P.J. Kim et al. / The Journal of Foot & Ankle Surgery xxx (2011) 1–7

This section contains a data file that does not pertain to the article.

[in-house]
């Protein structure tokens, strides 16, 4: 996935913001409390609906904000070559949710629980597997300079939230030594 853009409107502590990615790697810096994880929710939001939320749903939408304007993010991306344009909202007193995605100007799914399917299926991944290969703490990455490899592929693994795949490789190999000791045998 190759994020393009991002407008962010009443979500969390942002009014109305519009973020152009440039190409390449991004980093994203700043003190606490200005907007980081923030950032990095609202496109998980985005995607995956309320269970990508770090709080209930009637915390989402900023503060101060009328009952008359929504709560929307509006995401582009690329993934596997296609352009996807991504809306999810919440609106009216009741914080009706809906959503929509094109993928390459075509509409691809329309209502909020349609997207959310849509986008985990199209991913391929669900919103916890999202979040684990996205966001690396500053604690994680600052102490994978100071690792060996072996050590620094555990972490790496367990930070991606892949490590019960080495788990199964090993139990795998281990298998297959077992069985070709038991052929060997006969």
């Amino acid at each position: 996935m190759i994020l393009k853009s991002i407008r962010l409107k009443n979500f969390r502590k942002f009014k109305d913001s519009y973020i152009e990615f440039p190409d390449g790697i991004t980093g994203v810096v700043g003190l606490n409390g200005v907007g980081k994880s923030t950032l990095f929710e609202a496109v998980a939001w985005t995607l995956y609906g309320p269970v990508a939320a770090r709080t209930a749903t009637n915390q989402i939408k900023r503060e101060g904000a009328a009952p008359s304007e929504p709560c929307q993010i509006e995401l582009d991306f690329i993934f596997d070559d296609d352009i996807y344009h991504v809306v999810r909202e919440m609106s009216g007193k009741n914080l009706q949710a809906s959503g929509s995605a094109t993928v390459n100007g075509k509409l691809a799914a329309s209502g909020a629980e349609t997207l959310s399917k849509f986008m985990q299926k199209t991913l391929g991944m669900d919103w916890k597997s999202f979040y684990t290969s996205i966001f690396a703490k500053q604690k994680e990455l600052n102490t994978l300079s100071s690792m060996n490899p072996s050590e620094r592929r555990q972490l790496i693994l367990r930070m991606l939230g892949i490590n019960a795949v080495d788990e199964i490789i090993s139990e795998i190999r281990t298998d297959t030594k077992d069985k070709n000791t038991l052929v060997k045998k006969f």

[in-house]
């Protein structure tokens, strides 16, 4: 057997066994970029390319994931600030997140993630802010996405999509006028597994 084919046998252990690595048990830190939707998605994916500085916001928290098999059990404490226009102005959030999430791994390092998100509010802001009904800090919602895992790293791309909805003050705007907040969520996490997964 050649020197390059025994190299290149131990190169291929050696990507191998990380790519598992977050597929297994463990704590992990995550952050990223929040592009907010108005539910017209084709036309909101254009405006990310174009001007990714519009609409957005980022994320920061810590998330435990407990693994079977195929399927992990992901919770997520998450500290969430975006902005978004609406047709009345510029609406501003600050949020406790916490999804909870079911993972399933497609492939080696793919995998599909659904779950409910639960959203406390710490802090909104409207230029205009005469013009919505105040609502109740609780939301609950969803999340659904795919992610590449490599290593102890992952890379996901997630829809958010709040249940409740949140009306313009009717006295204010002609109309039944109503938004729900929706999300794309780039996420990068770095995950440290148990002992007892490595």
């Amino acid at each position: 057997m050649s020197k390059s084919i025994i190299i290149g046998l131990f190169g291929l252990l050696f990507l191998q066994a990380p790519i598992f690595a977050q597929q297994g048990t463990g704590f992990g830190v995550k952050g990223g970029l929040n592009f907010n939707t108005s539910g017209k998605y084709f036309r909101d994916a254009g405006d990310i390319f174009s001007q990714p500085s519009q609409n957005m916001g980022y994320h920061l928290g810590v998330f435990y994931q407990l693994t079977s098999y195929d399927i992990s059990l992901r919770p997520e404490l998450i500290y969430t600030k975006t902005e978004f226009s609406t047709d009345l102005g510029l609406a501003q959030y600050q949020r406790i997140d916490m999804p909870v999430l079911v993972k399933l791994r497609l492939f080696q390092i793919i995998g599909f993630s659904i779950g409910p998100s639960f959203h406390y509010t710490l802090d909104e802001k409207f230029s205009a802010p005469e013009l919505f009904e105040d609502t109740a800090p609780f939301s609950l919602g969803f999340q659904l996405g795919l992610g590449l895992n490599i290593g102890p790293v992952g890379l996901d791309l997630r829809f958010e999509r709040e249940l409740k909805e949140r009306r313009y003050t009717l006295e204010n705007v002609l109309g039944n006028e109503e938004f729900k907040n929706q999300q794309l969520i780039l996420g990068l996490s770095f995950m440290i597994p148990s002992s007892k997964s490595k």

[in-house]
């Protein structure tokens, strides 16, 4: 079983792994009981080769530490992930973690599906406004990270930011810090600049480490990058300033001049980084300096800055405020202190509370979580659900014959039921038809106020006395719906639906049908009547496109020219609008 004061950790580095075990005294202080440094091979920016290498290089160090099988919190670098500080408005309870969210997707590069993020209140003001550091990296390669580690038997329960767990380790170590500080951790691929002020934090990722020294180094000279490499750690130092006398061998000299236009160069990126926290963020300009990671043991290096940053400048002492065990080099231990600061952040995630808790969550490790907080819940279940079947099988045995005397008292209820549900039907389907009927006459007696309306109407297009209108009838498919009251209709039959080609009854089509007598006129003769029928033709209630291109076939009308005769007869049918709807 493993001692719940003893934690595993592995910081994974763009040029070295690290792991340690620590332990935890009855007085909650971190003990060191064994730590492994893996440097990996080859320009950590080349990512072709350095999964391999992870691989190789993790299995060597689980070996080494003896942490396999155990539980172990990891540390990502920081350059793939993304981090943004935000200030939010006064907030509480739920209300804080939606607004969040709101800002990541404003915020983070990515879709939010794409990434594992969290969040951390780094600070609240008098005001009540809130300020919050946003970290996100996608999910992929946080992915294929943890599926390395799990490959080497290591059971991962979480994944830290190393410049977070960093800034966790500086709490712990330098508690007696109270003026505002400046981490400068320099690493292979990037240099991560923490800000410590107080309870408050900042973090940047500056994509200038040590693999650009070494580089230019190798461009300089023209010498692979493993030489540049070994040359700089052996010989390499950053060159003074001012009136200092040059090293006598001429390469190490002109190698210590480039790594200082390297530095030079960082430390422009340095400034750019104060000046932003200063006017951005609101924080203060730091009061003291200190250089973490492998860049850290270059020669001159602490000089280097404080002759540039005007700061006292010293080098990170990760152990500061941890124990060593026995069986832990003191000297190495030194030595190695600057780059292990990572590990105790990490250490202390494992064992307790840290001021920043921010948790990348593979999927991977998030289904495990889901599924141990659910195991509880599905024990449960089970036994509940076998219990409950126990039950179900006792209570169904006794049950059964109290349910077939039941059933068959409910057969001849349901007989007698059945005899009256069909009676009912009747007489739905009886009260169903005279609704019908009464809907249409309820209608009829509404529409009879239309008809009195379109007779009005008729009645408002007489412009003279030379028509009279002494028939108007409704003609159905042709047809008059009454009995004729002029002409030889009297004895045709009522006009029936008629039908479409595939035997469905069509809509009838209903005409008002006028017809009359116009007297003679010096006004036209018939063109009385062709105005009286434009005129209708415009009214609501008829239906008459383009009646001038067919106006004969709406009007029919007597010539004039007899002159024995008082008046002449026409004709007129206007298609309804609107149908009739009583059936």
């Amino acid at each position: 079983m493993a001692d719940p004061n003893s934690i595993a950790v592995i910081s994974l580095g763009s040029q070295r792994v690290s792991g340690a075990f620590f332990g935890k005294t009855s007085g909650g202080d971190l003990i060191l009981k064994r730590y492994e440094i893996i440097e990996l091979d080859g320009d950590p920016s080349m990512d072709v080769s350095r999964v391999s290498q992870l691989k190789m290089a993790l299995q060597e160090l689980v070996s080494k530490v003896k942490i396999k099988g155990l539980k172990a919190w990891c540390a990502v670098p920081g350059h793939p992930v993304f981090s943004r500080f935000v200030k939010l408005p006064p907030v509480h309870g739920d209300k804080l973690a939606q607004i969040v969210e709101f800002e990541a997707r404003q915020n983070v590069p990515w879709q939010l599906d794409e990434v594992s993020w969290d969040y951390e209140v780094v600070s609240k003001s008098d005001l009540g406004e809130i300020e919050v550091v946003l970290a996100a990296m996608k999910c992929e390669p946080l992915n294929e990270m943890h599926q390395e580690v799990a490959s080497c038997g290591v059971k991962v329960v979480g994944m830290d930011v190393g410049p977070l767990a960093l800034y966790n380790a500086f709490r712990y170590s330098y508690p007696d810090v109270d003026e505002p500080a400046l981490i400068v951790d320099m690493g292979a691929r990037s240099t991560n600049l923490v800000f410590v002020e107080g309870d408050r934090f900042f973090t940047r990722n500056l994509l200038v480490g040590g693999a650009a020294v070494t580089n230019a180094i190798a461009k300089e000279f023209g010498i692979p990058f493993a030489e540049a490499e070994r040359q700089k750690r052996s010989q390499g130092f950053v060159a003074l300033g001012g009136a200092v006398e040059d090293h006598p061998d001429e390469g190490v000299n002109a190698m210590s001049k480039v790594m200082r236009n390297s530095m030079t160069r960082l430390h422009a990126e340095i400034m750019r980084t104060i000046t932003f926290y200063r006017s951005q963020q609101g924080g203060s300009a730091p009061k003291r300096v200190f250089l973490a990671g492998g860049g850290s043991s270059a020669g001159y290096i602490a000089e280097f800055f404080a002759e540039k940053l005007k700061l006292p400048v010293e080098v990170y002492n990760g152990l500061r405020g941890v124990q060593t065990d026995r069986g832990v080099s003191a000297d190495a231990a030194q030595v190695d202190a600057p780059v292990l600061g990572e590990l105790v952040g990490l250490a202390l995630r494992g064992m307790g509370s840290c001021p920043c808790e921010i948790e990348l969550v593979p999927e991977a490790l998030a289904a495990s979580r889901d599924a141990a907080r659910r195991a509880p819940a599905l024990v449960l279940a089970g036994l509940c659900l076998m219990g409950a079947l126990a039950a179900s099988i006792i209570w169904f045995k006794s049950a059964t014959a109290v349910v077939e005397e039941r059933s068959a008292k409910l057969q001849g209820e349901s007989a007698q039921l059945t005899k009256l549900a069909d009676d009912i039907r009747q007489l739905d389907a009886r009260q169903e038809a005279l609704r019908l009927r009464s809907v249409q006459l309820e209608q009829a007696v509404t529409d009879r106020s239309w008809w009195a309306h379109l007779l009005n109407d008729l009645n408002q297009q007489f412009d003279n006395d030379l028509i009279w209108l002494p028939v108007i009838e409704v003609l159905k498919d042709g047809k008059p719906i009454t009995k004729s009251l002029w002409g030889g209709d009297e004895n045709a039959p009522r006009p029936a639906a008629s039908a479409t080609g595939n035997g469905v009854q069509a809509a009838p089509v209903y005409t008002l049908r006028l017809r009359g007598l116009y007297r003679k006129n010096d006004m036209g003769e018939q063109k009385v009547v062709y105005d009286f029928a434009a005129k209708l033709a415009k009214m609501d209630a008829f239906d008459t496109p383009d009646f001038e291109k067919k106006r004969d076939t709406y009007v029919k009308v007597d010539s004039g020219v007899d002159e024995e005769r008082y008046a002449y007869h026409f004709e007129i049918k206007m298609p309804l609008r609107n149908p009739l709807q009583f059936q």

arthroplasty group with respect to pain, function, and alignment. The cost of the arthrodesis was also reported as lower. However, there are signiﬁcant issues with their study. For example, the randomization was marred by bilateral assignment. Furthermore, the patients were not accounted for in all measurements. There are other important considerations as well. The ﬁrst is that signiﬁcant pain relief was reported in both groups at the 2-year follow-up period. Ultimately, pain relief is the goal for any joint destructive procedure. That study clearly demonstrated that implant arthroplasty signiﬁcantly decreased pain. Second, the cost analysis might not be accurate because screw and/or plate ﬁxation is the most predominant type of ﬁxation currently in use for ﬁrst MTPJ fusions. Therefore, these costs would be greater than the circlage wire and pin ﬁxation used in their study (26). We did not perform a cost analysis and hence cannot conclude that any of the 3 procedures performed is more or less costly. Cost is a consideration in procedure selection (50). This is certainly true if the outcome of 1 procedure was clearly inferior to another. The results from our study did not reveal any statistically signiﬁcant difference in the patient satisfaction scores between the arthrodesis group and hemi-implant group. Raikin et al (51) published a retrospective study involving 46 subjects who had undergone either hemi-metallic implant arthroplasty or joint fusion. All hemi-implant arthroplasties were performed by 1 surgeon and the fusions, using 2-crossed screws, were performed by another surgeon. The investigators concluded that arthrodesis of the ﬁrst MTPJ was more predictable for reduction of pain and restoring function than the implant arthroplasty group. However, both groups reported a decrease in pain. Again, this is in contrast to our results, which showed no difference in patient outcome scores between hemi-metallic implant arthroplasty and arthrodesis. Maffulli et al (52) conducted a quantitative, systematic literature review of surgical procedures for the treatment of hallux rigidus, including arthrodesis, hemi-implant arthroplasty, and resectional arthroplasty. They concluded that “the heterogeneity in terms of study design, length of follow-up, classiﬁcation grading systems, radiological and clinical ﬁndings did not allow [us] to compare extracted data.” Despite those limitations, they found that the 3 procedures examined in our study had comparable reported success rates in the published data they reviewed. In our study, we used the same classiﬁcation system, the subjective outcome scoring scale, and radiographic and clinical parameters. We also came to the same conclusion that the results are comparable, regardless of the selected procedure. Our study had several limitations. First, the retrospective nature of our study design did not allow for preoperative (baseline) score comparisons or pre- versus postoperative score comparisons. Therefore, it is possible that the preoperative scores could have been lower for 1 group versus another. This could have skewed the results in favor of 1 procedure over another. However, because we found no difference in the subjective post-operative outcome scores among the 3 procedures, the use of preoperative scores does not appear to be as relevant. If differences had been found in the postoperative scores among the 3 procedures, then certainly the initial preoperative scores could have biased the results. Furthermore, we cannot conclude anything regarding the degree of improvement from preoperatively to postoperatively. Again, this is a signiﬁcant limitation for a retrospective study design. Second, the surgical technique was not standardized for any of the 3 procedures. Owing to the retrospective, multicenter study design, procedure standardization would have been impossible. Our study reﬂects a more “real world” design in which there are differences in surgical technique between surgeons and geographic location. Despite the differences in the surgical technique used from surgeon to surgeon, the long-term outcomes of pain, function, and alignment/appearance were not signiﬁcantly